Anorexia nervosa is the best known of a range of illnesses classified as eating disorders. Anorexia nervosa literally means 'loss of appetite for nervous reasons'. The main diagnostic criteria for anorexia is that there is a weight loss leading to a body weight of at least 15% below the normal weight for height or age, although anorexia itself is much more complex than just loss of appetite or weight loss. Those with anorexia will deliberately starve themselves until they are very ill, and in a small number of cases until they die. Anorexics are terrified of gaining weight and if they feel they have eaten even a tiny morsel too much they will exercise obsessively to get rid of the calories. They are often obsessed with the amount of calories in each type of food. They will often encourage those around them to eat more, whilst continually cutting back on their food intake. Anorexics desperately want to be in control, and the one thing they feel they can control is their food intake. Sadly they soon find that they have lost control and that their anorexia is controlling every aspect of their lives. When he was well on his way to recovery Joe said to me, "Mummy, I just wanted to lose a bit of weight for my sport and it just got completely out of control."
But anorexia is much more than just being about food. The sufferer is normally deeply unhappy about some aspect of his life and will have a very low self-esteem. Many sufferers feel that their illness gives them the attention from their loved ones that perhaps they felt they weren't getting before. Finding out what has made the sufferer unhappy or craving attention can be very difficult and sometimes impossible to work out. There are literally hundreds of reasons why young people suffer from anorexia nervosa. The most important thing to remember is to look forward, not back. Often the cause is irrelevant to the recovery and most anorexics do eventually recover.
What are the effects of self-starvation? A period of sustained weight loss and malnutrition will result in the patient suffering from many symptoms, and damage can be severe. There are many symptoms of anorexia and not every patient suffers from all of them. I mention some of the more common symptoms below and you will find that the more you read, the more symptoms you will discover. It may well be worth alerting your son as to what could happen to his body if he continues to lose weight and be malnourished over a long period of time.
The short-term effects of anorexia are usually apparent fairly early on. In girls, as well as periods stopping, their ovaries and uterus may start to shrink, and growth in general stops. In boys you don't have such a clear indicator as loss of periods, but ongoing puberty may be arrested or slowed down, and your son may revert to a more childlike state. This is certainly what happened with Joe. As he lost weight he looked younger, he spoke more quietly and became much less physically active. Many anorexics quickly become depressed, may suffer from poor concentration and lose powers of memory. They may also become irrational and unreasonable as a result of subtle changes to the balance of chemicals within the body, and most will suffer from a feeling of low self-esteem. Some develop an unsightly fine downy hair on their back and face called lanugo. It is one of the body's ways of keeping warm. Muscles may become weak after a period of malnutrition and major nerves can become prone to pressure damage. The heart starts to pump less efficiently and this often leads to an abnormally low pulse rate and blood pressure. This in turn causes dizzy spells and the sufferer constantly feels cold and tired. A poor diet may also lead to anaemia, which also causes tiredness and the sufferer becomes very pale. A poor diet may also lead to constipation, a feeling of bloatedness, and stomach pains, which can be severe. Joe had episodes when he lay curled up on the ground screaming in agony, having eaten just a few morsels of food. All of these effects reverse quite quickly once normal eating patterns are resolved.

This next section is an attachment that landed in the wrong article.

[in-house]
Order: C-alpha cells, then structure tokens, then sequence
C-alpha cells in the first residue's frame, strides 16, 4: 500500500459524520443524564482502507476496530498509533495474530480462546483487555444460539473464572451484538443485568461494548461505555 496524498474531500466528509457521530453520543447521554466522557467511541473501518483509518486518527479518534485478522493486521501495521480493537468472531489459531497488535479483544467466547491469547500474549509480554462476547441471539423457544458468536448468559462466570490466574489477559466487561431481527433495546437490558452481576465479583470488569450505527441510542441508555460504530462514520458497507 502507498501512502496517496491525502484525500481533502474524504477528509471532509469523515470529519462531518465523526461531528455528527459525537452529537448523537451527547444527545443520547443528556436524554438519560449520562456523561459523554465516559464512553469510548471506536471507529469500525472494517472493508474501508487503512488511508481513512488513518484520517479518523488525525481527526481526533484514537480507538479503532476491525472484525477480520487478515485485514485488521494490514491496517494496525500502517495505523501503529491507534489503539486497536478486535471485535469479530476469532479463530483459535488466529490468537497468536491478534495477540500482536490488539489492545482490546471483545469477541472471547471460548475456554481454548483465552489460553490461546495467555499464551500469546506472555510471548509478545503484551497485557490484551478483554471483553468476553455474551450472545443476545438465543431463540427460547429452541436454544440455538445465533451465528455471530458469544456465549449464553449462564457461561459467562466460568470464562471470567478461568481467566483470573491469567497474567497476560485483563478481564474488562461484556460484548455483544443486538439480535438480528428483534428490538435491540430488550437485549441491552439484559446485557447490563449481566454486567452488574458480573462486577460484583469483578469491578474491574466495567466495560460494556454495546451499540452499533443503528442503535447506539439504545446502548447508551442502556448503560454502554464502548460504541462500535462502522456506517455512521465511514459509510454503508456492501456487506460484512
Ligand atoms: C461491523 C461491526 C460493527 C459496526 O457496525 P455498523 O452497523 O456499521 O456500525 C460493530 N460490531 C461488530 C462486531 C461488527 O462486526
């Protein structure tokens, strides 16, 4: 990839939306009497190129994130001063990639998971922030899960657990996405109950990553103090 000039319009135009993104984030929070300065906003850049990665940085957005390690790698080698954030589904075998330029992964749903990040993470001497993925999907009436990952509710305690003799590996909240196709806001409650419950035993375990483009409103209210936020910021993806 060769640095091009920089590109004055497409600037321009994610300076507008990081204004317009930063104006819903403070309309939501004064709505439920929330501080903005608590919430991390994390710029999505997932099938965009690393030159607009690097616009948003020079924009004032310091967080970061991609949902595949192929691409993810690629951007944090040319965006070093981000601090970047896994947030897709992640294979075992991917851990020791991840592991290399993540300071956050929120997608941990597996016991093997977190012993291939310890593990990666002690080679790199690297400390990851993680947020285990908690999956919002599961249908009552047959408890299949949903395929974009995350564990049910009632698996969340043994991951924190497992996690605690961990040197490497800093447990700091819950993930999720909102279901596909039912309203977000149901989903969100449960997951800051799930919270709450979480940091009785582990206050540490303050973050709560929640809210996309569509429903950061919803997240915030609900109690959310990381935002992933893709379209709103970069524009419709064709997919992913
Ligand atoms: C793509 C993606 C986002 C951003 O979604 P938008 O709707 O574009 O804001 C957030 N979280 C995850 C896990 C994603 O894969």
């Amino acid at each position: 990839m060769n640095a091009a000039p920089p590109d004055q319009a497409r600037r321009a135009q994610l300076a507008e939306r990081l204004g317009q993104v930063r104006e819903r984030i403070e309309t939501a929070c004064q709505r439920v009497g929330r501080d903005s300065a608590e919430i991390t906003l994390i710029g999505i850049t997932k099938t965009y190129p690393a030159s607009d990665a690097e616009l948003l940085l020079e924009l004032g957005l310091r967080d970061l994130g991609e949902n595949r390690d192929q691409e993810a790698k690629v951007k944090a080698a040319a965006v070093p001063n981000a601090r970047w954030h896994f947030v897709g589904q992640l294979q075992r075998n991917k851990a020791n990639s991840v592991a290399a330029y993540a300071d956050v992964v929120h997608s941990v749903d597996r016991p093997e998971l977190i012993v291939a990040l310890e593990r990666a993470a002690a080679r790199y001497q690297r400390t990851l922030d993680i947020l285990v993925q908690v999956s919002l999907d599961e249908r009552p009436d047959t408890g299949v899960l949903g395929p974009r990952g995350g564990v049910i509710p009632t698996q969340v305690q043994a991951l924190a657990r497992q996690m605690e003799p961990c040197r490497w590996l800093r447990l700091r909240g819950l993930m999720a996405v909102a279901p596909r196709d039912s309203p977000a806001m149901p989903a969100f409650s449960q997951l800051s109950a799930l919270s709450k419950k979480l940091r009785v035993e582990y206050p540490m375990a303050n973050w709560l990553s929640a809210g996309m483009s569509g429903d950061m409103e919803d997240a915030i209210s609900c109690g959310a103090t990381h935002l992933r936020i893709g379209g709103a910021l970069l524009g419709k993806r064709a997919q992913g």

The long-term effects of anorexia are not so obvious, but can be of greater concern. In girls long-term loss of periods can lead to infertility, and the abnormally low hormone levels can lead to osteoporosis, resulting in bones that are weak and can fracture very easily. Other hormones such as thyroid and growth hormones can also be affected by long-term starvation. The reduced hormone levels have similar effects in boys in terms of infertility, bone density, growth etc. Internal organs are inevitably affected by a lengthy period of starvation, and in particular the heart and kidneys may suffer irreversible damage. Circulation of blood around the body can also be dramatically restricted, following a lengthy period of malnutrition, and in severe cases this can lead to tissue death in the extremities. Many long-term anorexics have suffered from gangrene and some have needed below the knee amputations. Unfortunately some anorexics die but thankfully the percentage is quite low. Some can no longer cope with their illness and take their own life, others die from organ failure, but I must stress these are very extreme cases. Many anorexics recover and live perfectly normal lives. Many learn to live with their anorexia.
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